Hell's Labyrinth

Brakes screeching and juddering along the track, the 3:27 to Corford came to a halt. It was the second time this week and the fifth time this month it had happened. Always in the same spot. Three quarters of a mile from the nearest station and two miles from the end of the line, Gaynor's stop. The miserable November weather was in full force, and as the driver announced that all passengers needed to disembark and wait for alternative transport, the heavens opened and the wind began to rage. God was mocking her. God was taking personal vengence on Gaynor, or so she thought. She pulled the straps tight on her rucksack, tucked her hands in her sleeves and resigned herself to the fact that yet again she'd be walking home.


The heat from the aga in the kitchen promised warm hands and a hot meal. The note on the breakfast bar told Gaynor that neither her mum or her brother would be home before 9pm that evening, but if she was hungry the pan on the stove held a hearty portion of goulash. The growling in the pit of her stomach reminded Gaynor that it hadn't been fed since 7:30 that morning owing to her having forgotten her lunch money, so hurredly she headed to the cupboard and grabbed a large stoneware bowl and ladled herself a man-sized portion. Sauce spilled down her jacket and on her school shirt, but she didn't care. It was hot, tasty and it brought an instant smile to her face. Boy did she love her mum's home cooked meals. In recent months they'd been few and far between, but she put the stress of her father's death down to her mothers lack of culinary input in the kitchen. The thought of her father made her nose tickle and her eye water. The tears wanted to come, she didn't want them to. She wanted to cry for him, but beat the living daylights out of the one responsible for his death. Anger was now taking over, boiling and brimming,boiling and brimming, but she took a breath, held it and exhaled slowly. The anger began to subside.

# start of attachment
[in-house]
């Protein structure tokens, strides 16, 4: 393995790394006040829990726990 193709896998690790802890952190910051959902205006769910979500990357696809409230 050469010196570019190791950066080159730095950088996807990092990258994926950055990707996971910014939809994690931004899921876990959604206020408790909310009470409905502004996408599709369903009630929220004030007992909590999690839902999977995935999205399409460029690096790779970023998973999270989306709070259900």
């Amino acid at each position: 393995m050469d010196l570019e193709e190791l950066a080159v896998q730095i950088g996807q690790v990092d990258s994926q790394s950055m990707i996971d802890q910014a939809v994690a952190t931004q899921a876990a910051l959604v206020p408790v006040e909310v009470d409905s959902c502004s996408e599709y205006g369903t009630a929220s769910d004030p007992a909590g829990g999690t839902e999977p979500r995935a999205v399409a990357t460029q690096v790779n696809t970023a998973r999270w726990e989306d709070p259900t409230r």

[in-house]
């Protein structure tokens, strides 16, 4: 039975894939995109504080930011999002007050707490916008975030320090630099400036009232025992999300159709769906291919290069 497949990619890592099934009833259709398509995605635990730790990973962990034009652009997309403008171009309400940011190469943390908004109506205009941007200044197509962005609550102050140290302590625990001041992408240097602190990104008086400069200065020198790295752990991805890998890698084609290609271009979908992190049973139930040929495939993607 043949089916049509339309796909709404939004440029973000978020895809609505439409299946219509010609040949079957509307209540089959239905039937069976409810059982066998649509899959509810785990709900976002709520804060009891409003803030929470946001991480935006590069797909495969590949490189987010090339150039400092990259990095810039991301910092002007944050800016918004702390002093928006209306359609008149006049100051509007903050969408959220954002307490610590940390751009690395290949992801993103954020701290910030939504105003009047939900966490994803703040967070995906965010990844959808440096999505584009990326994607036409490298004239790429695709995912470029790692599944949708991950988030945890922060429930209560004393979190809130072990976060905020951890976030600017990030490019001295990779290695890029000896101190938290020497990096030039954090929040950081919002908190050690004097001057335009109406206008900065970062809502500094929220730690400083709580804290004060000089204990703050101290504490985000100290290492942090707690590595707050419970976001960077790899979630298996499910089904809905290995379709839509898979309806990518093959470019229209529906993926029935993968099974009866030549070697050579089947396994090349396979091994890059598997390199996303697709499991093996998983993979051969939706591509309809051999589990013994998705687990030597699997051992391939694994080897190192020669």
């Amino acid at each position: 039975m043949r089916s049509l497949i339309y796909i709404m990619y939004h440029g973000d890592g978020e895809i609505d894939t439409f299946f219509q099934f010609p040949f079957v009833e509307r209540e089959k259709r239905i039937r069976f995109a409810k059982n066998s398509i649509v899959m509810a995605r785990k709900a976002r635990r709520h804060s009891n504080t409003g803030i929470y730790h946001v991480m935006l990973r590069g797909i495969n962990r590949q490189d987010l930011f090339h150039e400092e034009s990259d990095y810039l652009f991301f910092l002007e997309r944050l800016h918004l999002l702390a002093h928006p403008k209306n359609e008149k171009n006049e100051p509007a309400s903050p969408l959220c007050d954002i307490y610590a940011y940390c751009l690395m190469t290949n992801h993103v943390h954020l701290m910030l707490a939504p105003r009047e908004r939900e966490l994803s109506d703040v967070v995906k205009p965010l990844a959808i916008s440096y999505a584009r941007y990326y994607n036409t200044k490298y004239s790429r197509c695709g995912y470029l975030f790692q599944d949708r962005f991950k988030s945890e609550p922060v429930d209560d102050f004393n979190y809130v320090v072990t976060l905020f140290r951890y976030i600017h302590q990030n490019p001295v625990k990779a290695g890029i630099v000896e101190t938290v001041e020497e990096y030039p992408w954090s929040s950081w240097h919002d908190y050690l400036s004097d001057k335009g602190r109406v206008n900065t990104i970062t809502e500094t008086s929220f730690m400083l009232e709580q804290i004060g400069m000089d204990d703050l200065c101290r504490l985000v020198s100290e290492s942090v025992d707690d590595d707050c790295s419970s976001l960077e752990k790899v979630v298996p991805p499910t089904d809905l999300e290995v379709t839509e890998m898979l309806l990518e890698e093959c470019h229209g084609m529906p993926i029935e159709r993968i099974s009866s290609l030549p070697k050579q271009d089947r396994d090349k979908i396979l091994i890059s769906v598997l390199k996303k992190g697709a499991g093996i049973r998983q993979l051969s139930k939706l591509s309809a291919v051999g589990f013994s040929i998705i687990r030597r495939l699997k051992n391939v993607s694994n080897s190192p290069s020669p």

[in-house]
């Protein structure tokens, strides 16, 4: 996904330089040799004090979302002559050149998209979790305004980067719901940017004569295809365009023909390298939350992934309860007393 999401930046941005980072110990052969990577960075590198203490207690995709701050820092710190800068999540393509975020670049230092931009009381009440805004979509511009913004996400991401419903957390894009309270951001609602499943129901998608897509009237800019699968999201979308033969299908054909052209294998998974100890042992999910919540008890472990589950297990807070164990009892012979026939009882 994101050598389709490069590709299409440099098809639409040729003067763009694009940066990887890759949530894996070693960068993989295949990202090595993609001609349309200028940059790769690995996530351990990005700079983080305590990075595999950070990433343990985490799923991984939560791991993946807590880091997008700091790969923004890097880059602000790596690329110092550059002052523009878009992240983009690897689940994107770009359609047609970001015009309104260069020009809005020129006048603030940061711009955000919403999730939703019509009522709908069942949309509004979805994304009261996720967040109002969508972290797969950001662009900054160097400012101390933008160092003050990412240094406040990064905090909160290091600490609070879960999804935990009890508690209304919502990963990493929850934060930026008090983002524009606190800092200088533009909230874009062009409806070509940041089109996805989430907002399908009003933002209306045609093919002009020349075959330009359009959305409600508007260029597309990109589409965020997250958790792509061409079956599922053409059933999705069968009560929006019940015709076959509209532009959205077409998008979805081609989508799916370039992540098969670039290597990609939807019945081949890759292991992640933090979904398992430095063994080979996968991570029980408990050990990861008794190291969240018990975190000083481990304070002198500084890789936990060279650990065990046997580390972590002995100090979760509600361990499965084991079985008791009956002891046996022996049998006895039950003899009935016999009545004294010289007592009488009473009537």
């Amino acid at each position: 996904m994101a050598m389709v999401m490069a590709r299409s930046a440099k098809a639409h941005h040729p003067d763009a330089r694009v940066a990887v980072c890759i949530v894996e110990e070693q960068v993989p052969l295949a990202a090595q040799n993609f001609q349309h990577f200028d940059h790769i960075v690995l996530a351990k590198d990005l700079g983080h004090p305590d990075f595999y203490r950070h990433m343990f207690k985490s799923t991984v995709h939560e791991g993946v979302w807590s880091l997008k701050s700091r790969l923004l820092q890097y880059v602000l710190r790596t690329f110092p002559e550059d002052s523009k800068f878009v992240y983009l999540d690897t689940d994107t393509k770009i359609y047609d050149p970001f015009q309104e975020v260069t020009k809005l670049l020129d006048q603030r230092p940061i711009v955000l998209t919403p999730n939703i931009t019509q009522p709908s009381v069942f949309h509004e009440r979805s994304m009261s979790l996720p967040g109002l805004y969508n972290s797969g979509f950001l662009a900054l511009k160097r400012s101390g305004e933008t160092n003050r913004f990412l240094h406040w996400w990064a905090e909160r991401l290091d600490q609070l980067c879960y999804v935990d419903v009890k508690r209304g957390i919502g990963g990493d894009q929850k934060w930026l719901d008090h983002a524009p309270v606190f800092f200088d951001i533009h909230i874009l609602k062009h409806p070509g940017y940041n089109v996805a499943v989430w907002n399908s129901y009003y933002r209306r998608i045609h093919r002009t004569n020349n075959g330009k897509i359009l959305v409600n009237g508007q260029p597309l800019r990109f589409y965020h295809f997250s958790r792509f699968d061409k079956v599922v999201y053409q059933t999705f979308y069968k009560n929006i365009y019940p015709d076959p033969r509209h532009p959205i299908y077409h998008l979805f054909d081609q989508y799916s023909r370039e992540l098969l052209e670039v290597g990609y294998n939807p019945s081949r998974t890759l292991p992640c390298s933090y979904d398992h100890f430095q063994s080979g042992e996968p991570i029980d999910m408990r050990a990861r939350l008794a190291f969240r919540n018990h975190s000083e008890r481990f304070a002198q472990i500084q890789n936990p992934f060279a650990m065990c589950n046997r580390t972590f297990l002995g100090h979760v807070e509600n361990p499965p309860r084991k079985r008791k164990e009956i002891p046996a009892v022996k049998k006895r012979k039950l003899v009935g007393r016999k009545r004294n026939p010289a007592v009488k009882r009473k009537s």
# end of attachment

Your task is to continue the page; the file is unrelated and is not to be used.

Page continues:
Jools had curled himself up on her bean chair and showed resistance when she shook the seat to get him off, but that was her chair, and after the day she'd had, she was determined to take her place in front of the tv for some R&R . Failing to switch it on using the remote, Gaynor got up and grabbed a cushion and sat on the floor in front of the Sky box so she could change the channels. As expected, Jools hot footed it back to the bean chair and resumed the position. Gaynor sighed and cracked a slight smile at the sight of her beloved puss reclaiming his throne and turned her attention back to the box." All nine hundred and something odd channels promised fine televisual viewing, but when there's nothing you want to see, it doesn't matter how many there are!" she thought to herself. Her politics paper was due at the beginning of next month, so reluctantly she flicked through to the news channels in hope of inspiration, but it was the same old same old "the PM said this" "finance crisis that", but she left it on all the same, the back ground noise was a comfort, The Farmhouse offered little when there were no bodies occupying it, it just made her feel accompanied.

Warm, dry and satisfied Gaynor walked into the kitchen, loaded her bowl in the dishwasher and began to rummage in the junk drawer "There has to be some in here somewhere Jools. Did you see what mum did with them?" Of course, she knew she wouldn't get any kind of response form the cat, but she didn't care, if it made the batteries surface sooner then it would do for her. His grey velvety head nudged her hand down. She petted him back and continued looking. Again, this time with a little more purpose, his nudge  angled her hand down "you trying to tell me this is a lost cause? You daft bugger." Once again she offered the cat the contact he desired, this time rubbing her cheek on his head. He responded with a deep purr of pleasure. "Atchoo. Atchoo. Now look what's happened. I try to be nice and this is how you repay me? Fur up my nose?" Gaynor gave Jools a final pat on the head and went to walk away, but as she turned to leave, she noticed a small corner of coloured card poking from the drawer below. " A last ditch attempt" she said aloud and pulled the handle to find a fresh new packet of batteries. "This'll do the job nicely" she announced and skipped back into the lounge. The bean chair, now free from cat, was quickly filled by Gaynor. She reached forward grabbed the remote from the coffee table and scrunched herself into the seat. Armed with a fully functional  channel changer, she pointed and clicked repeatedly, desperate to find some entertainment to fill her evening. About to give up and put a film on, her hopping had tuned her into a program hosting an evening of paranormal investigations. At that particular moment, the team were in the throes of a seance.  A traditional Ouija Board sat proud on the round table while the presenters called out questions of causes of death, who was accompanying them and why could they not move on. Immediately engrossed, Gaynor sat there slack-jawed watching the planchette whizz around the board, spewing profanities at the participants. A clearly disgruntled member of the afterlife had no want for the team and their film crew to be there. Gaynor's young mind raced. What if she could do the same? What if she could call on the dead and set some records straight?

The End

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